Morning Announcements: September 13, 2011
September 13, 2011 04:01 pm
According to the Wall Street Journal, a new report shows that middle-class public schools –which educate the majority of U.S. students– pay lower teacher salaries, have larger class sizes and spend less per pupil than low-income and wealthy schools. The report, “Incomplete: How Middle-Class Schools Aren’t Making the Grade,” also shows middle-class schools’ national and international test scores are underachieving in addition to only 28 percent of their graduates earning a college degree by age 26, compared to 17 percent for lower-income students and 47 percent for upper-income students.
President Barack Obama released his American Jobs Act plan to Congress yesterday – and today, he is pushing for the bill at the Fort Hayes Arts and Academic High School in Columbus, Ohio. There, according to Education Week, he will emphasize the importance of the bill’s $25 billion aimed at revamping school facilities, plus another $5 billion for retooling community colleges.
Atlanta Public Schools superintendent Erroll Davis announced the district will complete an outside audit of the system’s record-keeping related to graduation rates. The Atlanta Journal-Constitution reports Davis ordered the audit after the district discovered 18 students incorrectly coded as graduates this year.
Education experts that met at the University of Washington’s Center on Reinventing Public Education in Seattle agreed digital education can help close the achievement gap between children of different races and economic situations. The experts said this can be made possible through online learning because it can level the playing field by helping kids who need extra help to catch up at their own pace, according to the Associated Press.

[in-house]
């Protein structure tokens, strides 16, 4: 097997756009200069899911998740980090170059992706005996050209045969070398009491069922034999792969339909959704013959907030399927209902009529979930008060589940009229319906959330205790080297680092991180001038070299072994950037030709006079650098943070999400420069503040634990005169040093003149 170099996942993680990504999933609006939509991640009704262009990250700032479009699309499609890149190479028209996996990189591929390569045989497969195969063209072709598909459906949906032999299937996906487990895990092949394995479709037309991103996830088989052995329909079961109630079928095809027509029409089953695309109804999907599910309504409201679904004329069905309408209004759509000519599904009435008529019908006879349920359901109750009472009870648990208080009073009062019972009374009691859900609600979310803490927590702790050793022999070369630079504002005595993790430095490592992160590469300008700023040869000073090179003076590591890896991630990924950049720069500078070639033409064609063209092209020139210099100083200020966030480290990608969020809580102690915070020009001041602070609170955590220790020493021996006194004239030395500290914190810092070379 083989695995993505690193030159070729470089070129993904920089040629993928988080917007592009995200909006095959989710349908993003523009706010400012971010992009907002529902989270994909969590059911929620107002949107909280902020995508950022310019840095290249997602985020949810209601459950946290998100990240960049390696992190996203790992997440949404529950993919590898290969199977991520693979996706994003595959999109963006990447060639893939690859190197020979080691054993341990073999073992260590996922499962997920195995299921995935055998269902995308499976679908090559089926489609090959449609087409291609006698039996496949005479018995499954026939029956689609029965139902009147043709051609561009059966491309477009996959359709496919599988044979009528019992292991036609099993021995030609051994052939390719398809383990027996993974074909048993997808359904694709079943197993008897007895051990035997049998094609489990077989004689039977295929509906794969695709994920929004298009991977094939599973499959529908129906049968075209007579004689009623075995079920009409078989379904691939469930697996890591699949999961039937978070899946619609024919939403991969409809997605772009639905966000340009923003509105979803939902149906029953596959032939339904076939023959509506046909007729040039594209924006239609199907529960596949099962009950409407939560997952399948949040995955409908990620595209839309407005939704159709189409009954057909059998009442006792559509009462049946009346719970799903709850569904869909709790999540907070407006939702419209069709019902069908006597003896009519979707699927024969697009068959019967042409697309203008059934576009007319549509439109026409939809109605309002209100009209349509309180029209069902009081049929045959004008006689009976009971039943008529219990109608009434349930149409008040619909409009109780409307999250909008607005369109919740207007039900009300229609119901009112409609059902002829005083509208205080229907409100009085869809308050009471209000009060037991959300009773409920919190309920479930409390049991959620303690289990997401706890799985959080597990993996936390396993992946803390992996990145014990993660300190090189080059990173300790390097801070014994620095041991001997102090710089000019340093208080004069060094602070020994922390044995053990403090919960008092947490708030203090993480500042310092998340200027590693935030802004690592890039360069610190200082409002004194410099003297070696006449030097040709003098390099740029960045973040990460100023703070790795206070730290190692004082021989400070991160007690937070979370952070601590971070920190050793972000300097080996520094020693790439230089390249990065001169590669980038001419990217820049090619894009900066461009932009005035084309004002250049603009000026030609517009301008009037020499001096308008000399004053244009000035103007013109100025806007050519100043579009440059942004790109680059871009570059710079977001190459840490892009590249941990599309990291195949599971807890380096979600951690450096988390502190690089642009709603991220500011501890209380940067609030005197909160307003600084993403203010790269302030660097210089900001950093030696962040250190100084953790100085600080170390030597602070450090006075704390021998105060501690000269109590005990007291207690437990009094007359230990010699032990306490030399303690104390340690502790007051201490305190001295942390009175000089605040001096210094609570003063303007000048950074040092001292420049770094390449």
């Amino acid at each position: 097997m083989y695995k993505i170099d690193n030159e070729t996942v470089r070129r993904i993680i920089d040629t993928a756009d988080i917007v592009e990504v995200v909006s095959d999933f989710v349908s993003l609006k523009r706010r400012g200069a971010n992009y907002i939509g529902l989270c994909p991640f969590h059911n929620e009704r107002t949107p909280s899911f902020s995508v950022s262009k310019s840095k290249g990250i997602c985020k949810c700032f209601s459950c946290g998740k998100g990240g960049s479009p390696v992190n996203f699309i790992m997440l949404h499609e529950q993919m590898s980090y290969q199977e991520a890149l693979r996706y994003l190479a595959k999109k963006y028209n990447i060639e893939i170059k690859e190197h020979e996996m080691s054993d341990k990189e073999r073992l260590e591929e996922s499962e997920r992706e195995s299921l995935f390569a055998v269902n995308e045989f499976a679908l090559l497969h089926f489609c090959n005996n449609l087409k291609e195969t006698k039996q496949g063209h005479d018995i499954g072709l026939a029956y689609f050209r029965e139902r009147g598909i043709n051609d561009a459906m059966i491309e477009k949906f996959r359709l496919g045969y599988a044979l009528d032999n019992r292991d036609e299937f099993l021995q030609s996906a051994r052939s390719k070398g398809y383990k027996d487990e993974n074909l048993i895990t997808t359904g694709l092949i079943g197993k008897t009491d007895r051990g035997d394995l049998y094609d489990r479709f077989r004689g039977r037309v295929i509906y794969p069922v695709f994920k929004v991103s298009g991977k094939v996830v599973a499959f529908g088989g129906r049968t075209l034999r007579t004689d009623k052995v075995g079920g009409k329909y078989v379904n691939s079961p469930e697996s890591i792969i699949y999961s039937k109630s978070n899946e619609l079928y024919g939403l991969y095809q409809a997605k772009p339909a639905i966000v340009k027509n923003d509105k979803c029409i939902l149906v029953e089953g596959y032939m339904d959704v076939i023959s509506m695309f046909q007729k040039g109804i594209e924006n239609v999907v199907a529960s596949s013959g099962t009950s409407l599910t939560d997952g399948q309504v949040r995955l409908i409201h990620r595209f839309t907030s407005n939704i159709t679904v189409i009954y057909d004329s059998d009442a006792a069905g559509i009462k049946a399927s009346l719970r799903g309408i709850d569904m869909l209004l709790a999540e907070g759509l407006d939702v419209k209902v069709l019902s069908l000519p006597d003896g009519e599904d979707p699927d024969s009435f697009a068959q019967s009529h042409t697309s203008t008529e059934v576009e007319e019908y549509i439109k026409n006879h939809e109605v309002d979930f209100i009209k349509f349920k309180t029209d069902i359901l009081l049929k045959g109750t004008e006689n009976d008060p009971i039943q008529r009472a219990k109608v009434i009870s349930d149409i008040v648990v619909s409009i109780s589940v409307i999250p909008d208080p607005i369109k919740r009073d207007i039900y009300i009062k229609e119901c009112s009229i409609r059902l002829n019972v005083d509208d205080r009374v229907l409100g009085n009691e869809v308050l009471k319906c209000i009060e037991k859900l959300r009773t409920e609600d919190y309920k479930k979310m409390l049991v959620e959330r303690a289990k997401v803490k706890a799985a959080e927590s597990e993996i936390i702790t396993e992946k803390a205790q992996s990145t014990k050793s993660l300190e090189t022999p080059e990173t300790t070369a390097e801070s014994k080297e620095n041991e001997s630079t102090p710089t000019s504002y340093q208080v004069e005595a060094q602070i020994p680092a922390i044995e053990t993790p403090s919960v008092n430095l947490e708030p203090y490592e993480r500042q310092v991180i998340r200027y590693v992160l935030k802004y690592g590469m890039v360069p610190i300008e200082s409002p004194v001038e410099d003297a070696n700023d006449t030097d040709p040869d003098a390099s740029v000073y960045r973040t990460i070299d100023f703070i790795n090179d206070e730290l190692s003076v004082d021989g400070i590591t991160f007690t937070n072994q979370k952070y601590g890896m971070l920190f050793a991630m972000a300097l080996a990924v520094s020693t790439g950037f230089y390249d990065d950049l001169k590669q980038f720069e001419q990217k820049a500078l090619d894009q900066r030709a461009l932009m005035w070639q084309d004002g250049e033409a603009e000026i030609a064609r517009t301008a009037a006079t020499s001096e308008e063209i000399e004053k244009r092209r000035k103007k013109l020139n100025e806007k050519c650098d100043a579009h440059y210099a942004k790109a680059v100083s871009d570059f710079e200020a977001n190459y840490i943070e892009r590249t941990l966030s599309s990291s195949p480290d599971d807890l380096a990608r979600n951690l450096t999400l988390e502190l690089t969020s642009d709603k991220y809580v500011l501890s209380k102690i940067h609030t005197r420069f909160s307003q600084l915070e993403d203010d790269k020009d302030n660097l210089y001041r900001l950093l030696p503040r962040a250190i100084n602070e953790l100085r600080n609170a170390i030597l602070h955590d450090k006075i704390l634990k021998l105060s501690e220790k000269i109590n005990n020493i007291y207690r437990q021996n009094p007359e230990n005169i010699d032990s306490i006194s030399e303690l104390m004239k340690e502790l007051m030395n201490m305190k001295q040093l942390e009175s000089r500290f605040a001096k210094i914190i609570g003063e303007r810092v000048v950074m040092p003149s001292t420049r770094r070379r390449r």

The Wall Street Journal reported on the increasing emphasis on evaluating teachers based, in part, on results from their students’ performance on standardized tests. Under the most recent Race to the Top program, at least 26 states have agreed to put student performance as a part of teacher evaluations, creating a new pressure for educators.
The Pioneer Press in St. Paul, Minn. reported on the limbo school districts are in as they wait for a federal response to their No Child Left Behind waiver requests. While school leaders across Minnesota were happy to have a way out of the increasingly stringent penalties of the No Child Left Behind law, many districts are left in a limbo as they wait for the feds’ response. The newspaper reports officials are struggling with questions like: “Should the district give parents a heads-up that they might be able to switch schools or sign up for private tutoring later this school year—or would that be too confusing? If the answer to the waiver request is no, would the district find itself shuttling students between schools in the middle of the school year?”
Education Week put together a list of favorites and underdogs in this year’s Race to the Top competition, which focuses on early education. While in past years outside judges determined who won the grant money, it is now up to the Department of Education to choose.
Good news for Arkansas: The number of students in the state taking Advance Placements tests in math, science and English has risen 32 percent in the past five years and there has been a nearly 50 percent rise in the number of students receiving qualifying scores, according to the Arkansas News Bureau.
New Jersey school officials are looking to cut back on the number of standardized tests high school students have to take in an effort to streamline the state’s education system, Acting Education Commissioner Christopher Cerf said Monday, according to the Star-Ledger. The announcement came as an education task force released a report to Gov. Chris Christie that suggests eliminating about 45 regulations and making charter schools easier to open.
According to the Huffington Post, about 28,000 students will stay home from school today after teachers in Washington state’s third-largest school district voted overwhelmingly in favor of a strike. Eighty-seven percent of the Tacoma Education Association’s total membership voted Monday evening to walk out, after weekend contract negotiations failed to result in an agreement, the Huffington Post reported.
The Michigan State Board of Education is expected to set tougher standards for what’s considered a passable score on the state’s standardized tests, according to the Associated Press. The board will consider the scores for the Michigan Educational Assessment Program tests taken by elementary and middle school students and the Michigan Merit Exam taken by high school students.